Pulickel Ajayan: Nanotechnology Trailblazer

Carbon Nanotubes to Paper Batteries: Pulickel Ajayan

In the realm of nanotechnology, one name stands out as a true pioneer and innovator – Pulickel Ajayan, affectionately known as Pulickel Ajayan. His journey from a coastal town in Kerala to becoming the Benjamin M. and Mary Greenwood Anderson Professor in Engineering at Rice University is a testament to his passion for scientific exploration and groundbreaking research.

Early Life and Education of Pulickel Ajayan

Born on July 15, 1962, in Kodungallur, Kerala, Pulickel Ajayan’s early years were shaped by a humble background. His father, a telephone mechanic, and his mother, a teacher, instilled in him the values of curiosity and hard work.

Pulickel Ajayan’s educational odyssey began in a government school, where the medium of instruction was Malayalam. However, it was at Loyola School, Thiruvananthapuram, that he found his passion for learning, describing it as the “most exciting thing one can ever befriend.”

Graduating from Loyola in 1977, Pulickel Ajayan went on to achieve academic excellence. In 1985, he graduated at the top of his class with a BTech degree in Metallurgical Engineering from the prestigious Indian Institute of Technology (BHU) Varanasi. His insatiable thirst for knowledge led him to Northwestern University, where he earned a PhD in Materials Science and Engineering in 1989.

Global Ventures in Research

Pulickel Ajayan’s academic journey expanded globally as he spent three years as a post-doc at NEC Corporation in Japan, two years as a researcher in France, and another year at the Max Planck Institute for Metals Research in Germany. His early work involved the characterization of gold nanoparticles on oxide substrates and laid the foundation for his groundbreaking contributions to nanotechnology.

P. M. Ajayan is recognized for his pioneering work in the early development of carbon nanotubes. Collaborating with Sumio Iijima and Thomas Ebbesen, his efforts resulted in several key publications on carbon nanotubes, marking a significant milestone in the field.

Prolific Contributions to Nanotechnology

Over the past two decades, Pulickel Ajayan has published over 400 papers on various aspects of carbon nanostructures, with a primary focus on nanotubes and, more recently, on graphene and other layered materials such as boron nitride. His research spans diverse applications, including energy storage, composites, electronics, and sensors.

Pulickel Ajayan’s notable achievements include holding two Guinness World Records – one for creating the smallest brush and another for developing the darkest known material, a carpet of carbon nanotubes reflecting only 0.045% of light.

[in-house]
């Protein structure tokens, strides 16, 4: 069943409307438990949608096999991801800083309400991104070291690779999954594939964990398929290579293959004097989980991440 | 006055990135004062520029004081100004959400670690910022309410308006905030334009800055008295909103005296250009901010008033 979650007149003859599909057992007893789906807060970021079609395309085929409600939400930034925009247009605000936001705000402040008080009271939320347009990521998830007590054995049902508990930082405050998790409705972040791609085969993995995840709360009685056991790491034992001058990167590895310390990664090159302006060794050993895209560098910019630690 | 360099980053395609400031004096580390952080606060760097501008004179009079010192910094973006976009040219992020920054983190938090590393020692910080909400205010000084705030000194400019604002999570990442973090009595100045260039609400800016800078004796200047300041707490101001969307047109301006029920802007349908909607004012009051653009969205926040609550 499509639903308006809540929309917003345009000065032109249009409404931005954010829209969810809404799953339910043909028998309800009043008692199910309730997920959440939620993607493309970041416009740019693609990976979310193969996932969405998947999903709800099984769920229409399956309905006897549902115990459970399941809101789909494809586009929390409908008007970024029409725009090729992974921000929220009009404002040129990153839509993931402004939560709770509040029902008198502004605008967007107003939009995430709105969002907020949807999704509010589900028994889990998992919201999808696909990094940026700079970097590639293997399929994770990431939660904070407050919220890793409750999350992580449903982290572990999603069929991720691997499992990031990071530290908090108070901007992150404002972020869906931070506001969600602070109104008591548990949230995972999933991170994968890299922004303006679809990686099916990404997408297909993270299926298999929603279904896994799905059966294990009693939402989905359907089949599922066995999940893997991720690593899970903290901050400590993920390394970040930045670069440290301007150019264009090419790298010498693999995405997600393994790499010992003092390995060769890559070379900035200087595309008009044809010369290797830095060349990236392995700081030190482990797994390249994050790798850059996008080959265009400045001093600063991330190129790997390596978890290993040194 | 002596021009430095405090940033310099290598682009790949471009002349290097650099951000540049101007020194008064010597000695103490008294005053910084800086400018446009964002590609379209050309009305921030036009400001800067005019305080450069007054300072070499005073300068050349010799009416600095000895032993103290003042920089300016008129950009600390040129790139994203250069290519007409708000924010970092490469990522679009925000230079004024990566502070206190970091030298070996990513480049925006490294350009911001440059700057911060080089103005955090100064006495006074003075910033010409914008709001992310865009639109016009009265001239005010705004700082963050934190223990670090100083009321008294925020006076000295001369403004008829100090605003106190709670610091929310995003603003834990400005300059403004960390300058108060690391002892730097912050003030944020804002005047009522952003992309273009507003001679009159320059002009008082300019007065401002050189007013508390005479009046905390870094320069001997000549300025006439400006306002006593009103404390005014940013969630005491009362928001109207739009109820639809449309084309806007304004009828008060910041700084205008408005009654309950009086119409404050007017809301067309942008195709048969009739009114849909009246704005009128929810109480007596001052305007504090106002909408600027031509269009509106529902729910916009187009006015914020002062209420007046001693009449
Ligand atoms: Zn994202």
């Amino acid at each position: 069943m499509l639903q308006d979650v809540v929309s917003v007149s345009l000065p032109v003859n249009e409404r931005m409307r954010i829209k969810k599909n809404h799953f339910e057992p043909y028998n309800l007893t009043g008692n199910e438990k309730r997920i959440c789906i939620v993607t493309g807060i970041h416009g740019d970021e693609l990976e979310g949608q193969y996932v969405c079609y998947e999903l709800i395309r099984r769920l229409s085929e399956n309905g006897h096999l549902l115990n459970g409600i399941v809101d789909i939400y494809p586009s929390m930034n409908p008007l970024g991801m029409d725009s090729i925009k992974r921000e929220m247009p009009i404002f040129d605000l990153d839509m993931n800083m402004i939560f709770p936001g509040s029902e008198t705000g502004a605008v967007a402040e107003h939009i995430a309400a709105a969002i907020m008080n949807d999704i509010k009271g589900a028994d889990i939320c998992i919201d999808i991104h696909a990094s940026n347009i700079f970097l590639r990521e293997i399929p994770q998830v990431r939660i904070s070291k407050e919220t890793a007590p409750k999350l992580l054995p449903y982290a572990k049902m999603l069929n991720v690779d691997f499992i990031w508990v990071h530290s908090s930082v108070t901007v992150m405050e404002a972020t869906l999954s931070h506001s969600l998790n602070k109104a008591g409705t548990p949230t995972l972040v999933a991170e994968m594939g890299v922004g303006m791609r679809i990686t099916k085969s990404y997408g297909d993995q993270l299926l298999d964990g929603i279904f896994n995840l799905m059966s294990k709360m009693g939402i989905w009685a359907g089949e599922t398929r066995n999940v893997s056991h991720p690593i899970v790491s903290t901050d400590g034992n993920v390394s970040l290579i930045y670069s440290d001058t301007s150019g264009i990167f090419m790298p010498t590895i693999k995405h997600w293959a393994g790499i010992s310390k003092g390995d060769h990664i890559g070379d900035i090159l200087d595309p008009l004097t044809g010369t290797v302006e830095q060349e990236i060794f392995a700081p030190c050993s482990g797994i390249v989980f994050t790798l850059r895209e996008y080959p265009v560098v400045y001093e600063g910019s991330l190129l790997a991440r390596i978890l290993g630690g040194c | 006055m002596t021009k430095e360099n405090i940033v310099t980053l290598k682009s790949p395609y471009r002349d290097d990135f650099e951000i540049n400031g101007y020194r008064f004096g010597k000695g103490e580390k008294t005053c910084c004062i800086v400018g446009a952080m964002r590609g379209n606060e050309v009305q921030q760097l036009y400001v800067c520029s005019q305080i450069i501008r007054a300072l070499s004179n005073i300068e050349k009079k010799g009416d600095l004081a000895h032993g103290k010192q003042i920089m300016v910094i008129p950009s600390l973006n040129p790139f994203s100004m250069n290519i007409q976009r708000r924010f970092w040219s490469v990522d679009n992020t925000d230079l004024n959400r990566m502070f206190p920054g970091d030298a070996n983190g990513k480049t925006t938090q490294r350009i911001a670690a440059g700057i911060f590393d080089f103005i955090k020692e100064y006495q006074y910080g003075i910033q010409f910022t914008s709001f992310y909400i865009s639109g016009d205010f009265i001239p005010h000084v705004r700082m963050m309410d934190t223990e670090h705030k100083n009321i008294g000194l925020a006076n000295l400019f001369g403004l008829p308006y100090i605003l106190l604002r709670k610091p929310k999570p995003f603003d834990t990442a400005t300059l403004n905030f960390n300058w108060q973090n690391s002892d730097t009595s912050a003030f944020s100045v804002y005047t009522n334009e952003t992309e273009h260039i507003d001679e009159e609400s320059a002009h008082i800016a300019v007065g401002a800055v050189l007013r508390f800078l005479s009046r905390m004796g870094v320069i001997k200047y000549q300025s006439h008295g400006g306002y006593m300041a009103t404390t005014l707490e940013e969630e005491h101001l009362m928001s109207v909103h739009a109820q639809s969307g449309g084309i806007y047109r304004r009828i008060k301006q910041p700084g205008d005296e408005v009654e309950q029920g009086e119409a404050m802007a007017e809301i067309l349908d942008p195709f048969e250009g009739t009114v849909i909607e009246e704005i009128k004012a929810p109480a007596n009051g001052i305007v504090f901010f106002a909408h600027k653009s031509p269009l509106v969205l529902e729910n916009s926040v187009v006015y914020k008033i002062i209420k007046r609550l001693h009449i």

His team’s innovations also extend to the creation of an energy storage device on paper, aptly named the paper battery, with promising applications in industry and medicine.

In 2012, Pulickel Ajayan’s group introduced a paint-on battery design that could potentially eliminate restrictions on surfaces used for energy storage. His commitment to sustainable technology is evident in the development of a green battery with an environmentally friendly lithium-ion cathode, paving the way for completely bio-friendly batteries.

Nanotechnology Visionary and Educator

Beyond his research, P. M. Ajayan is a dedicated educator and advocate for nanotechnology. As the founding chair of Rice University’s Materials Science and NanoEngineering department, he has played a pivotal role in shaping the curriculum and promoting interdisciplinary courses.

With a research group comprising around 40 individuals, including post-docs, graduate and undergraduate students, and international visiting scholars, Ajayan continues to lead pioneering research in nanotechnology-enabled energy storage devices, nanocomposites, layered materials, 3D nanostructured materials, and smart material systems.

Global Recognition and Honors

Ajayan’s global impact is underscored by his visiting professor positions at renowned universities worldwide, including Tsinghua University (Beijing, China), Indian Institute of Science (Bangalore, India), and Shinshu University (Japan).

His contributions have earned him numerous accolades, including the Helmoltz-Humboldt Senior Award, the Materials Research Society (MRS) medal, and being listed among the world’s most cited materials scientists by Elsevier Scopus in 2016.

Personal Life and Legacy

In his personal life, P. M. Ajayan is a family man, married to Poornima, and a proud father of two daughters, Anakha and Ahi. His commitment to excellence in both personal and professional spheres exemplifies the balance between scientific achievement and a fulfilling family life.

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